House votes for wider VA power to fire senior management

Veterans Affairs Secretary Eric Shinseki speaks during a visit to the Waco Regional Office in August 2013.


By TRAVIS J. TRITTEN | STARS AND STRIPES Published: May 21, 2014

WASHINGTON — The House passed a bill Wednesday that would give Veterans Affairs Secretary Eric Shinseki new power to fire and demote senior executives in the troubled department.

The vote came just hours after President Barack Obama spoke about the health care scandal involving patient deaths and possible VA misconduct across the country.

The bill, which passed 390-33, takes aim at VA management by allowing the secretary to fire executives without administrative due process. Opponents in the House called it a knee-jerk reaction that would politicize executives and do little to solve deep problems with access at the agency.


Congress intensified calls this week for quick and decisive changes at the VA as reports of an off-the-books waiting list that might have led to the deaths of 40 veterans at a Phoenix hospital snowballed into a national scandal. Similar reports of wrongdoing have surfaced at facilities in at least 10 states, engulfing Shinseki and his agency.

Amid growing public frustration, Obama called the embattled secretary to the White House on Wednesday, pledging support as the VA inspector general conducts an investigation and vowing to hold employees accountable for any uncovered wrongdoing. Also attending was White House deputy chief of staff Rob Nabors, who last week was assigned to review VA operations nationwide.

Rep. Jeff Miller, R-Fla., who sponsored the VA Management Accountability Act in the House, said he was deeply disappointed by Obama’s reaction to what he called the biggest scandal in VA’s history.

“The best way to reform the VA is to get rid of the dead wood,” Miller said.

His bill would strip away the existing administrative process currently needed to remove or demote federal senior executives who work at the agency, meaning Shinseki alone could decide what merits termination instead of performance reviews required by federal law.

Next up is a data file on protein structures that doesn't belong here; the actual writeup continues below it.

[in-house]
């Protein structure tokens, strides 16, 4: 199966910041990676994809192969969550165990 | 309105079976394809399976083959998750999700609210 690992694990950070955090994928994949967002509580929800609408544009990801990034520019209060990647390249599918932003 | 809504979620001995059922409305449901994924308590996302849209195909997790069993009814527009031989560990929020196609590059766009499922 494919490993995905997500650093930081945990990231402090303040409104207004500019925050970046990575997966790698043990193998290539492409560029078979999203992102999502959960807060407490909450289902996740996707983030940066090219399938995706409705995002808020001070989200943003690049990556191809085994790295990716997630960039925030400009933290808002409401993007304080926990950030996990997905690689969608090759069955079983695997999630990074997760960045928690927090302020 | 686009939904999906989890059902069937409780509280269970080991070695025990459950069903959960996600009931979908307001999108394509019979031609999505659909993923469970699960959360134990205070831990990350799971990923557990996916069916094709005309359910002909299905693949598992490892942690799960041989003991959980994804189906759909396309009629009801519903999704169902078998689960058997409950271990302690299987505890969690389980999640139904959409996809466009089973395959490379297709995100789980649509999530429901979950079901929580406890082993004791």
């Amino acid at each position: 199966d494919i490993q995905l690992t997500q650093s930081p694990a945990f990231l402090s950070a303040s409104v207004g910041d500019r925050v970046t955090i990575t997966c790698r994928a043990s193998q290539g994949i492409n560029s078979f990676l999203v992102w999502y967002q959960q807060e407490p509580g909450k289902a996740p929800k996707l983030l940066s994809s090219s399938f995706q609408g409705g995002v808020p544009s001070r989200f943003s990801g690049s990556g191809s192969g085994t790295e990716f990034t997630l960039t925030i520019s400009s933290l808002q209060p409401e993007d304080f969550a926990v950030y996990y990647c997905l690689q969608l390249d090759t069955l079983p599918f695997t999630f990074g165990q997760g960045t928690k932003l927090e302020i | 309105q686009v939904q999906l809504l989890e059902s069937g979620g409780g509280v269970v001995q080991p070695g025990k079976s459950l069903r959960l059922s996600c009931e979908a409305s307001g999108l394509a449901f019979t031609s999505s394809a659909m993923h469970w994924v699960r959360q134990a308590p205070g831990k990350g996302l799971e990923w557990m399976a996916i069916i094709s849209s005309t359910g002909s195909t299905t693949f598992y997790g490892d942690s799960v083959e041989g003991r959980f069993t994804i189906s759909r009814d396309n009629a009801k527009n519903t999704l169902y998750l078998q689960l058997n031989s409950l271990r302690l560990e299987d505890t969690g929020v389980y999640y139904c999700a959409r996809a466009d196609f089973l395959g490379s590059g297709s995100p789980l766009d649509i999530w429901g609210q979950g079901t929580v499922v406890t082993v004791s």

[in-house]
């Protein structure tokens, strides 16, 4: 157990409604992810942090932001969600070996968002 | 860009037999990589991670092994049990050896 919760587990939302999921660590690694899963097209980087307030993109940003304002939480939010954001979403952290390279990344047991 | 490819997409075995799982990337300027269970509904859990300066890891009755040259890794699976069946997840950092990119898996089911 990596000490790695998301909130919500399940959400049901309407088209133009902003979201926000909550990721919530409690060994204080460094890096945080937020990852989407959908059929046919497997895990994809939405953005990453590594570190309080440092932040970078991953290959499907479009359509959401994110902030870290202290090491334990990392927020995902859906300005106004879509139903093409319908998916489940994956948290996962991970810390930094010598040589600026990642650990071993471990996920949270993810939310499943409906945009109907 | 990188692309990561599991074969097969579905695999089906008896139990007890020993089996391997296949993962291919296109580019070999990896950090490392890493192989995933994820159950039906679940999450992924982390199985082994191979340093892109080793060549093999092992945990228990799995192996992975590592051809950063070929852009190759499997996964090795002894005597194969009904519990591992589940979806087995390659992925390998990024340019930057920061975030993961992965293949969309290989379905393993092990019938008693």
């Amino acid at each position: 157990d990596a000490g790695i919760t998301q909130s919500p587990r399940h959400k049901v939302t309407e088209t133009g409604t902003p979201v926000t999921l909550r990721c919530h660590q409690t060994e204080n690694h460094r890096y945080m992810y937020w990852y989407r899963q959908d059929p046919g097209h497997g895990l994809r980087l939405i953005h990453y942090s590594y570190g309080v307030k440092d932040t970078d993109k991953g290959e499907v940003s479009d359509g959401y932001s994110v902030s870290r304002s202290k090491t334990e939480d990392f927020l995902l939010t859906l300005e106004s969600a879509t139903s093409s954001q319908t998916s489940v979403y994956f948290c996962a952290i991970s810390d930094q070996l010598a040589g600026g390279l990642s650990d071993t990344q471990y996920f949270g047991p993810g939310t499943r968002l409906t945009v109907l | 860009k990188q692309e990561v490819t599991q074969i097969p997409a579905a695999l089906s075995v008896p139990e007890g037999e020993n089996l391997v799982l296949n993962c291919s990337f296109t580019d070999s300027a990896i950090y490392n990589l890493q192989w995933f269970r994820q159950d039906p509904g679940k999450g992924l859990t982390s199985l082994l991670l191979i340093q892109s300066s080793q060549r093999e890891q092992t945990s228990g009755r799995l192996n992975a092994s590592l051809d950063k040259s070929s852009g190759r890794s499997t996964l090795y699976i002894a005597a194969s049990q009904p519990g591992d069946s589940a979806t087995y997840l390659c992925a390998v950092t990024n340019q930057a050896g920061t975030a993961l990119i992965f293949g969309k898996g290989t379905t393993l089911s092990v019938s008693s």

Miller said “it is easier for someone to get a bonus than it is to get some type of discipline” at the VA and that has led to gross negligence and incompetence throughout the agency.

The House bill would give the secretary the power he needs to quickly remove problematic senior executives and restore public confidence, he said.

Other House lawmakers said they were frustrated by perceived inaction by the VA and White House.

“In the real world, you get fired if you fail to do your job. Not in the VA,” said Rep. Dan Benishek, R-Mich. “I’m sick and tired of hauling VA officials in front to the [House Veterans Affairs] committee to hear tired excuses.”

Similar legislation sponsored by Sen. Marco Rubio, R-Fla., has been introduced in the Senate.

But Shinseki has said he does not need the new authority — the agency fired 3,000 employees last year — and senior executive employees urged Congress to reject the proposal this week.

Federal law requires that senior executives be fired if they receive two unsatisfactory performance ratings in five years or two less than totally successful ratings in three years, according to the Senior Executives Association, a trade group representing federal managers. But the VA already has the authority to fire a senior executive after one unsatisfactory performance review, the group wrote in a May 20 letter to Congress opposing the Miller bill.

Rep. Steny Hoyer, D-Md., also opposed the legislation, saying it would break down an administrative wall designed to protect senior federal executives from being fired at will by presidential political appointees, such as Shinseki.

“All of us are outraged at the allegations that have been made, but that’s not what this legislation is about,” Hoyer said. “This legislation is about a knee-jerk reaction to a very bad situation painting with a very broad brush.”

Twitter: @Travis_Tritten